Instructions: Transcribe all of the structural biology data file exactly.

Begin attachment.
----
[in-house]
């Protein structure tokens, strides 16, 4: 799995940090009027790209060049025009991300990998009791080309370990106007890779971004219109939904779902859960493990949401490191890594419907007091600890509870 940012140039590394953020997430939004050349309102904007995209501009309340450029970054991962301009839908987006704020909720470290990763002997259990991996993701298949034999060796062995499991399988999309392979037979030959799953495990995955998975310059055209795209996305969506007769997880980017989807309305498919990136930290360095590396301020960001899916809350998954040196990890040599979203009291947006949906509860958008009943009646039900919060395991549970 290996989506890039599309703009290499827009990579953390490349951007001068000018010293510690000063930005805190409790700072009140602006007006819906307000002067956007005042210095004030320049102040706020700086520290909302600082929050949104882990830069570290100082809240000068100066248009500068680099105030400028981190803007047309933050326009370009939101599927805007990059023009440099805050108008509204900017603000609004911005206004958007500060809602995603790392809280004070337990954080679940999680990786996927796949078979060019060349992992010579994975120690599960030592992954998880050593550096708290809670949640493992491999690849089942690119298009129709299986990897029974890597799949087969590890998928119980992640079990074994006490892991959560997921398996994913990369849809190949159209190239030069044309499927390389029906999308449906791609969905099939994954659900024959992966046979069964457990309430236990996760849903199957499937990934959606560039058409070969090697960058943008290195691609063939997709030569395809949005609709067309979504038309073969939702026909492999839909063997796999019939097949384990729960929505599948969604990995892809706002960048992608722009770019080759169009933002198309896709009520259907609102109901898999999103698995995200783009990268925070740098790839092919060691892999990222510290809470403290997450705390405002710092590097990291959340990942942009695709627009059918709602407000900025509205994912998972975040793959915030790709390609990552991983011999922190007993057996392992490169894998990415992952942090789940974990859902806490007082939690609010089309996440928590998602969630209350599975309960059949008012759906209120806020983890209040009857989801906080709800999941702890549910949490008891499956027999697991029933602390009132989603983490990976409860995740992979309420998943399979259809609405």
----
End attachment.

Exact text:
[in-house]
């Protein structure tokens, strides 16, 4: 799995940090009027790209060049025009991300990998009791080309370990106007890779971004219109939904779902859960493990949401490191890594419907007091600890509870 940012140039590394953020997430939004050349309102904007995209501009309340450029970054991962301009839908987006704020909720470290990763002997259990991996993701298949034999060796062995499991399988999309392979037979030959799953495990995955998975310059055209795209996305969506007769997880980017989807309305498919990136930290360095590396301020960001899916809350998954040196990890040599979203009291947006949906509860958008009943009646039900919060395991549970 290996989506890039599309703009290499827009990579953390490349951007001068000018010293510690000063930005805190409790700072009140602006007006819906307000002067956007005042210095004030320049102040706020700086520290909302600082929050949104882990830069570290100082809240000068100066248009500068680099105030400028981190803007047309933050326009370009939101599927805007990059023009440099805050108008509204900017603000609004911005206004958007500060809602995603790392809280004070337990954080679940999680990786996927796949078979060019060349992992010579994975120690599960030592992954998880050593550096708290809670949640493992491999690849089942690119298009129709299986990897029974890597799949087969590890998928119980992640079990074994006490892991959560997921398996994913990369849809190949159209190239030069044309499927390389029906999308449906791609969905099939994954659900024959992966046979069964457990309430236990996760849903199957499937990934959606560039058409070969090697960058943008290195691609063939997709030569395809949005609709067309979504038309073969939702026909492999839909063997796999019939097949384990729960929505599948969604990995892809706002960048992608722009770019080759169009933002198309896709009520259907609102109901898999999103698995995200783009990268925070740098790839092919060691892999990222510290809470403290997450705390405002710092590097990291959340990942942009695709627009059918709602407000900025509205994912998972975040793959915030790709390609990552991983011999922190007993057996392992490169894998990415992952942090789940974990859902806490007082939690609010089309996440928590998602969630209350599975309960059949008012759906209120806020983890209040009857989801906080709800999941702890549910949490008891499956027999697991029933602390009132989603983490990976409860995740992979309420998943399979259809609405």